Author: Emma (page 2 of 2)

“Victoria” at The Kino International

Finally settling back into reality after a whirlwind summer of travel, I can finally hear my thoughts again, and especially the ones circling the most memorable moments of the season. When traveling in Germany for the first time, I didn’t really have any special agenda of tourist activities to check off a list, and kept my mind open to whatever was thrown at me. With the exception of wanting to take out a rowboat in Hamburg, the only thing I had on any sort of “sight-seeing list” was to see a German movie at the cinema. As a cineaste, it was my request to explore a foreign cinema and perhaps the feeling of watching a movie that I wouldn’t understand through language, but could try to understand through visual empathy. Through conversations with a few Berliners, we decided to see the film, “Victoria,” which had just come out, and since it was about a Spanish girl in Berlin, it was mostly in English— considered the “international” language. I was told there would be bits I wouldn’t understand, but overall it was easy to follow… of course, it would be nice to have a German with you to translate, but not necessary. We took the train to the Kino International, about to embark on one of the most memorable cinema experiences I’ve ever had.


The Kino International, 1964

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My Moddah Wen Pack One Bento for Me

Growing up in Minnesota, having Hawaiian roots is rare. My mother would pack me bento boxes of plate lunch (rice, macaroni salad, teriyaki chicken or fish, and maybe some spam musubi) and I would go skipping off to school, anticipating the tasty meal but dreading having anyone else see or smell it. My childhood peers didn’t quite understand the style of my lunch box, and often made fun of it by making gagging sounds at the lunch table. To me, it was not only delicious, but also a connection to my mother’s homeland.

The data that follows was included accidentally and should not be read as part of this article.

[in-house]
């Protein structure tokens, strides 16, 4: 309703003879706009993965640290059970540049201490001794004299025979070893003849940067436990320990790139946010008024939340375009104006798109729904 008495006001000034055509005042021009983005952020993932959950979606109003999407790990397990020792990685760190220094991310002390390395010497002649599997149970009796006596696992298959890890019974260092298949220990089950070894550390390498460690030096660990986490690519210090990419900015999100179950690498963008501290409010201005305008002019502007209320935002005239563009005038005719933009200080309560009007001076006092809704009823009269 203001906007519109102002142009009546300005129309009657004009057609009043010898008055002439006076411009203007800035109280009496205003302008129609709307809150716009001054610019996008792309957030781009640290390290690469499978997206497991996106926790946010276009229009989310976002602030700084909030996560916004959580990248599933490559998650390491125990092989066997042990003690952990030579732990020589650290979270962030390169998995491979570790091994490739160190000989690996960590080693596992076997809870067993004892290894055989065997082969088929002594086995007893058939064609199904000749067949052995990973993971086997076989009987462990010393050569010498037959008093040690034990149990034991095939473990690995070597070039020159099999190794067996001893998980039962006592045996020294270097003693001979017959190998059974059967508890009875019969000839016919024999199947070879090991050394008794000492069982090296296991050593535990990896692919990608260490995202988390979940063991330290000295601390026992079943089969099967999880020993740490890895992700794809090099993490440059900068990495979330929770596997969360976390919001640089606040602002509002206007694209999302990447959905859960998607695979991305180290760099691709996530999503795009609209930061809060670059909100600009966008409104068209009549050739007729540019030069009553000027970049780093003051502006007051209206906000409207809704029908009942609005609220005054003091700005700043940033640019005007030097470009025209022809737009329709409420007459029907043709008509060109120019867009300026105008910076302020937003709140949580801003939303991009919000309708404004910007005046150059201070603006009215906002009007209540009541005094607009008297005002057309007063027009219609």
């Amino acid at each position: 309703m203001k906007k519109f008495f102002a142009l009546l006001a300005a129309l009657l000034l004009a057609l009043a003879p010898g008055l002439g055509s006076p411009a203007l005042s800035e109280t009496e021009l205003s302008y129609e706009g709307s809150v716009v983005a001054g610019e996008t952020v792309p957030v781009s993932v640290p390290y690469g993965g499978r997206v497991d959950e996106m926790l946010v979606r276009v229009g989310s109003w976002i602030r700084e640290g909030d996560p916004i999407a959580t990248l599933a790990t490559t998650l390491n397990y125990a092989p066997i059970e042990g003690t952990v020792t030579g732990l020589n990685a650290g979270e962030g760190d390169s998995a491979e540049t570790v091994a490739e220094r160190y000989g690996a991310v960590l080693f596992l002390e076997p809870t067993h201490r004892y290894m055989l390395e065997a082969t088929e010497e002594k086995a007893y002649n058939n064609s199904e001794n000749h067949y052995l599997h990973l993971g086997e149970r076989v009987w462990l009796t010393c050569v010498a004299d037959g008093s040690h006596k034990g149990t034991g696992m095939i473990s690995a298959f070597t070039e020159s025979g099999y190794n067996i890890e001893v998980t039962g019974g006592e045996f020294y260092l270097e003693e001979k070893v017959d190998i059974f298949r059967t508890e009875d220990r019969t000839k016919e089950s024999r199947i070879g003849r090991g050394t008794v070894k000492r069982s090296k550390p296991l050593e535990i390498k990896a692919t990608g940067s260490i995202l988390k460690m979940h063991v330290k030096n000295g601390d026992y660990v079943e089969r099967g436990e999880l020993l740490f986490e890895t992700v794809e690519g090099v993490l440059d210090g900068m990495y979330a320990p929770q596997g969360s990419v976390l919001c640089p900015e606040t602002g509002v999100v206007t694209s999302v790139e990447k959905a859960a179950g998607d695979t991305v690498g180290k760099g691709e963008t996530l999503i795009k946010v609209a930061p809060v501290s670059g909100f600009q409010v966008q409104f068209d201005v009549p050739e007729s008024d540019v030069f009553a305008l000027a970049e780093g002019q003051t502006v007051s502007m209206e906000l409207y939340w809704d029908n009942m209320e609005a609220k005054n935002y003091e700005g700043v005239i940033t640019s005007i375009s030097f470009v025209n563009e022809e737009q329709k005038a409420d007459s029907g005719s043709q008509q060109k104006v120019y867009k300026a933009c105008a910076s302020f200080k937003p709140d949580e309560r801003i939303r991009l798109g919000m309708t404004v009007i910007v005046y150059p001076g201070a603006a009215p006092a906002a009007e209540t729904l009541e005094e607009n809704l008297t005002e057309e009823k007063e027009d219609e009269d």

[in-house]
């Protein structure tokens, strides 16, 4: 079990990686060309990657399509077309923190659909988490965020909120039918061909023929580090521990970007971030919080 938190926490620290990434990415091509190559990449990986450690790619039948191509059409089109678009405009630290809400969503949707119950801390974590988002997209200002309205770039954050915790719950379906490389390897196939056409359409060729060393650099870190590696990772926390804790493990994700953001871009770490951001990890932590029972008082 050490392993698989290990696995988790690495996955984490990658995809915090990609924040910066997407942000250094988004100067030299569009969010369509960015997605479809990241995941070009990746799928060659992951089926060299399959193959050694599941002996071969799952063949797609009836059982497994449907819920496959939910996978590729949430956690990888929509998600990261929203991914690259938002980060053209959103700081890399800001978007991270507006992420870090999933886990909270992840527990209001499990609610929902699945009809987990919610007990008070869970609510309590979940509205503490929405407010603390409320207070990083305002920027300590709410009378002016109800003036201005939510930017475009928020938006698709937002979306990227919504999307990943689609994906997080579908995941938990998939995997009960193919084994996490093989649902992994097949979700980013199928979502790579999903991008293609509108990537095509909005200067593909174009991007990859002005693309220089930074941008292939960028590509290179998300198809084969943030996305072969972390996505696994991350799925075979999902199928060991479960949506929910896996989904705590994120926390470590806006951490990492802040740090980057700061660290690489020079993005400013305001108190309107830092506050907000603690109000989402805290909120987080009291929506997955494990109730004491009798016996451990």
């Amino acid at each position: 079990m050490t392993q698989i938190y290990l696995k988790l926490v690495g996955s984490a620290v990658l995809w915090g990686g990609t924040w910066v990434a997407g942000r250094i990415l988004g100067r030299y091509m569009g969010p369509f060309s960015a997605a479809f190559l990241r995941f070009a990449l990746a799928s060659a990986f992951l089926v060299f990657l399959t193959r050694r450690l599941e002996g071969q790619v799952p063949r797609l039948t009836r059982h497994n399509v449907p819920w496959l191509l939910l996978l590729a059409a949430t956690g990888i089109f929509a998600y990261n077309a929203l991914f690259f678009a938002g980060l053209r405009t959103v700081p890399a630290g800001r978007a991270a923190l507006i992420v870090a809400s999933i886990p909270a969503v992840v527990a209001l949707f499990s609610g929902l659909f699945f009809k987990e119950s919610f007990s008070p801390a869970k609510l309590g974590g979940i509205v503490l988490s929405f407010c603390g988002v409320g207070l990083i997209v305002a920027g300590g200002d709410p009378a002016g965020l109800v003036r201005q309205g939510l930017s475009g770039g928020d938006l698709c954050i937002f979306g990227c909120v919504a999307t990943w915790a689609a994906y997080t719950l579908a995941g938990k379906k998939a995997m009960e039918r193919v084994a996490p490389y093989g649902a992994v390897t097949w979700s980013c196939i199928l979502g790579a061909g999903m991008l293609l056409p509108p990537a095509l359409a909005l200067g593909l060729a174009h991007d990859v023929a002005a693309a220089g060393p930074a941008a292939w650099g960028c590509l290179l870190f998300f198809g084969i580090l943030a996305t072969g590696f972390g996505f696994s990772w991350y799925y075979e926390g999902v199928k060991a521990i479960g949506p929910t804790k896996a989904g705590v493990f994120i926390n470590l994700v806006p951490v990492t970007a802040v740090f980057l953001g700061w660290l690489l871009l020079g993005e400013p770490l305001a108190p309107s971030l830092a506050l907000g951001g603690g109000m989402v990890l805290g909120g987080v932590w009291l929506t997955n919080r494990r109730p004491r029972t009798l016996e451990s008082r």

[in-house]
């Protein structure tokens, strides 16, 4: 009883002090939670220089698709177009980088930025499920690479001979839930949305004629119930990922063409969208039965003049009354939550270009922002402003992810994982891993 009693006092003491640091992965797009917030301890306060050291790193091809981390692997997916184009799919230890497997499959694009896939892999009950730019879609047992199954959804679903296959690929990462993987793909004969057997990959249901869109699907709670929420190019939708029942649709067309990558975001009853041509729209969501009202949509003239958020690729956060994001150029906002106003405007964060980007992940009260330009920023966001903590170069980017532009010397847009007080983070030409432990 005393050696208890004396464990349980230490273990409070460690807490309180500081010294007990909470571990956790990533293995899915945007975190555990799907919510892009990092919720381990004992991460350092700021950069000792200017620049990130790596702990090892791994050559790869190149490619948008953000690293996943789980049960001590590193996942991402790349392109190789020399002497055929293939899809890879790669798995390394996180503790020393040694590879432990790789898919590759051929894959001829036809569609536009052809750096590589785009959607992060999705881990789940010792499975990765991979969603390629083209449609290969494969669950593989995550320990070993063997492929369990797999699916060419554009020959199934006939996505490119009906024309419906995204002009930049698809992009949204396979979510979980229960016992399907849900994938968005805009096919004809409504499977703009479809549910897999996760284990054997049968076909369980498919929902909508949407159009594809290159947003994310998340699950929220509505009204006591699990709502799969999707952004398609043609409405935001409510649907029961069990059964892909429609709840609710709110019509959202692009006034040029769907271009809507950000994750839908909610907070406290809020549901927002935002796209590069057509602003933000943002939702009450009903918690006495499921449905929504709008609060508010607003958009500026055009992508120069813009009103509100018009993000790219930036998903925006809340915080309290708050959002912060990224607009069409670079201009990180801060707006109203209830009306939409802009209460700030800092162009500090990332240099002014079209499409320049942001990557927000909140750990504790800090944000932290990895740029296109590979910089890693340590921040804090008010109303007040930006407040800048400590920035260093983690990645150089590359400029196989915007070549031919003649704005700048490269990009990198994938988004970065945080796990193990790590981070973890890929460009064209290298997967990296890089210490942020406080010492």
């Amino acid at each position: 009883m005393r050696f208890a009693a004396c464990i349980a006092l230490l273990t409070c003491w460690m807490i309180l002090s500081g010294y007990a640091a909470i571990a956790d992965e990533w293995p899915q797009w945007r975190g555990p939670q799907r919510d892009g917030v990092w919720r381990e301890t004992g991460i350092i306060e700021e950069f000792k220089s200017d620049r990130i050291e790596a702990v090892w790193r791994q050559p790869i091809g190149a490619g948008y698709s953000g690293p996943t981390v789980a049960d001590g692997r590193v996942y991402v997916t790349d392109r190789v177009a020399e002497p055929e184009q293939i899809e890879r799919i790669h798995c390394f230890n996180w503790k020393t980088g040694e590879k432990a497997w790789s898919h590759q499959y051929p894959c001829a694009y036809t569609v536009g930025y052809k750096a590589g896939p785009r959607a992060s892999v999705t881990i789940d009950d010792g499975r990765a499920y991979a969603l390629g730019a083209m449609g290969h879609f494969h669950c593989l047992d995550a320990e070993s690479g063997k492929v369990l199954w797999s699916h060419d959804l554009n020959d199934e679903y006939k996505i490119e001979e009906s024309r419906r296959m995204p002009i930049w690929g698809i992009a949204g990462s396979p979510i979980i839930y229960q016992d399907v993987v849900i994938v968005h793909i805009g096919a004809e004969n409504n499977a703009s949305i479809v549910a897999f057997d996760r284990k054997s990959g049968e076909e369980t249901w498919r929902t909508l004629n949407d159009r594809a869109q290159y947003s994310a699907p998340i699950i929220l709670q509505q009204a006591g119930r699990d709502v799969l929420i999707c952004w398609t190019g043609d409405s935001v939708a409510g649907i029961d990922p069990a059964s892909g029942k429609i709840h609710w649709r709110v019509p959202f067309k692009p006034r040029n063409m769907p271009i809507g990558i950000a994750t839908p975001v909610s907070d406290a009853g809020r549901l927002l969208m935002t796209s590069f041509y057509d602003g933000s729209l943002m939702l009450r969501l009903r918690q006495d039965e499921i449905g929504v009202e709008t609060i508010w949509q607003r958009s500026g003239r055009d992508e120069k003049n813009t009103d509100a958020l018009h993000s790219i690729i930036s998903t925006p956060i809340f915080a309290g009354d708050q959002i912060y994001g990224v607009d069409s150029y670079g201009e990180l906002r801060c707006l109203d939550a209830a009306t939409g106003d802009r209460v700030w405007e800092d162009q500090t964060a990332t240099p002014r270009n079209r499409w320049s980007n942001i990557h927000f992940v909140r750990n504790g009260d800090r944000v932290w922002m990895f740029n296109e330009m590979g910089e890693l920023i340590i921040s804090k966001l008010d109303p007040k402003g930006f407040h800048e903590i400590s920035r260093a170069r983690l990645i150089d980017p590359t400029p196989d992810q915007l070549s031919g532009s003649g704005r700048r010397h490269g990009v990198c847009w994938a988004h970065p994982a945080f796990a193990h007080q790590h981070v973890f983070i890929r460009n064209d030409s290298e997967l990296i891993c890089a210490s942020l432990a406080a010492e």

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Selfie Nation


Over the centuries, the self-portrait has lived in the world as a clear portrayal of self-expression. From Frida Kahlo, who painted endless portraits of herself, to Chuck Close, who used photography of his visage, to now Kim Kardashian, who has published a rather large photo book of only Selfies— people have created their own narratives and sense-of-self through this form of visual representation. Even cave men drew pictures on their walls of themselves in action, expressing their daily life.

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When someone mentions a certain movie, it’s hard for me not to instantly think of the poster that came with it. These images are almost burned in my brain when recalling its mood, what it’s about, or who is in it. The entertainment industry is fully aware of how important these posters are for promotion of their product, as they should, because the well-crafted design of movie posters help set the tone for the film’s initial release, drawing in their audiences, as well as their visual place in movie history. These images have become iconic to an era, and one man who is responsible for well over 135 of these classic images is John Alvin.

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